attacks and life-threatening situations. The New York Times wrote a great article about
this conundrum, pointing out that physically preparing the body may be less of a priority
for “play.” Instead, the point of “play” might be preparing the brain. Play is good for the
brain, especially during formative, juvenile years, when most of us have an instinctive urge
to goof around, play and pretend anyway. Young rats confined to cages with adult rats,
who refused to play with them, grew up with smaller, less developed brains. This has led
to the hypothesis that games play a role in the development of certain brain structures,
especially the cerebellum when we are young. But, to be clear, the evidence does not show
that play is vital for the development of these regions. Other methods, like exercises
or teaching, may have a similar effect. They might not be as fun, but this is known
as equifinality. So there’s debate as to just how vital play and games really are.
Well, let’s take a look at the rewards that games give us. In the first half of the 20th century, Abraham
Maslow constructed a hierarchy of human needs. The concept is popular in developmental psychology
as a way of thinking about human growth and what motivates us to do things or to not
do things. In general, until the needs of a lower tier are fulfilled, an individual
can’t move on to fulfilling higher ones. For instance, achieving confidence, or satisfying
the desire to learn and explore, aren’t important to a person in fear for their life and safety.
Play might be motivated by higher needs. Animals play, but as we’ve seen in nature, not the
ones who are stressed or starving. The thing is, lower needs tend to be pretty
clear cut. If I’m hungry and I eat what I need, I’m done. It’s not that complicated.
But, as creatures and brains and cultures become more complicated, so do their needs
and the behaviors required to fulfill them. This brings us back to the fact that life
itself fits Chris Crawford’s definition of a game. Arguably, life is the largest and
most complicated game on Earth. But playing your life usually isn’t as easy as simply
remembering to eat and drink and breath. In life, knowing what the correct next move
is isn’t always easy. Feedback is rarely immediate. I don’t know if the choices I made were the
best, most perfect choices for me until way after I’ve made them, if even then.
Is this person, or city, or career right for me? In life, the rules are complicated, the goals
are indeterminate and the methods for achieving them are often unknown or different for every
single person. Plus, the rewards themselves are often slow to come or non-existent. So, in the face of all of that, it’s no surprise
that we invented games within the larger game of life itself that ensure fast, easy-to-achieve
and understandable rewards. Animals play too, but the complexity of rules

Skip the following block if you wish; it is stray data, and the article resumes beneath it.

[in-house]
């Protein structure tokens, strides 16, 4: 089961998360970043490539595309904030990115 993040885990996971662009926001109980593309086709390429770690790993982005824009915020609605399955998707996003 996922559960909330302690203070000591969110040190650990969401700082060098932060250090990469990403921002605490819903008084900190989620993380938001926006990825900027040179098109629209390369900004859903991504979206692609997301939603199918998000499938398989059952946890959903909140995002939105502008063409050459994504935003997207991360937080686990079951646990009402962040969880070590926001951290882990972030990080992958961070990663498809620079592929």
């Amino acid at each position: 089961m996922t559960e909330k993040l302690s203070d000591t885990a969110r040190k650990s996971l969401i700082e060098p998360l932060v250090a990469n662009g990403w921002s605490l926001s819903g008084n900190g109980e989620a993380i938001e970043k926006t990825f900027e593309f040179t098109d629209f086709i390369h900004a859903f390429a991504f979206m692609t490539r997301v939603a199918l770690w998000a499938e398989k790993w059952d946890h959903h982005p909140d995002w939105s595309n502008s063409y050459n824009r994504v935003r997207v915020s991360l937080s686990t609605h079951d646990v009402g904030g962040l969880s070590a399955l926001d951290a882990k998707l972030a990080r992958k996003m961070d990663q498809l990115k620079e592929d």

humans follow in their games, in many ways reflect the complexity of the needs we find
ourselves able to pursue. In life, I don’t always know the right choice.
I don’t know the right job to apply for. How to explain something to a child. How to best help my friends or when to call my mom. But in Bomberman, I know exactly what every power-up
does, every time, all the time. In poker, a royal flush beats two-of-a-kind,
no question about it. Couldn’t be more clear. But in my life, is an acquaintance or colleague
really on my side? Well, in team sports there’s no unknown, everyone is color-coded. Games and sports are a phenomenal way to feel
the rewards we need, without all of the unknowns of life. Even watching games and sports, merely
being a spectator, can fulfill some of Maslow’s needs. I can feel a sense of belonging by
supporting a team, and by supporting a team, their successes can kind of become my successes. What a great way to get respect without doing
a lot of work. It’s known as BIRG-ing: Basking In Reflected Glory. The opposite is CORF-ing:
Cutting Off Reflected Failure. If a team is disgraced, I can easily say I was not really
ever that big of a fan anyway. BIRG-ing and CORF-ing extend beyond sports.
We BIRG and CORF workplace projects, school projects, celebrities, election candidates.
The point is, life is a game, but winning and losing are nebulous. So, we invented simpler
games to provide psychological rewards faster and more efficiently than life itself does.
Which is why, at their darkest, games can lead to procrastination or addiction. But don’t fear. You have the potential to
become a jock at the game of life, it’s just not always that fun. And whenever you play
man-made games, rest assured that it’s simply because you, and all of us, are able to pursue
the fulfillment of needs higher than any other creature on Earth. And as always, thanks for watching. Oh, and if you want some soccer science, why
not check out my video with Copa90, where we investigate whether or not it’s possible to kick a football
with so much spin that it not only curves, but boomerangs back to the kicker. Okay, bye.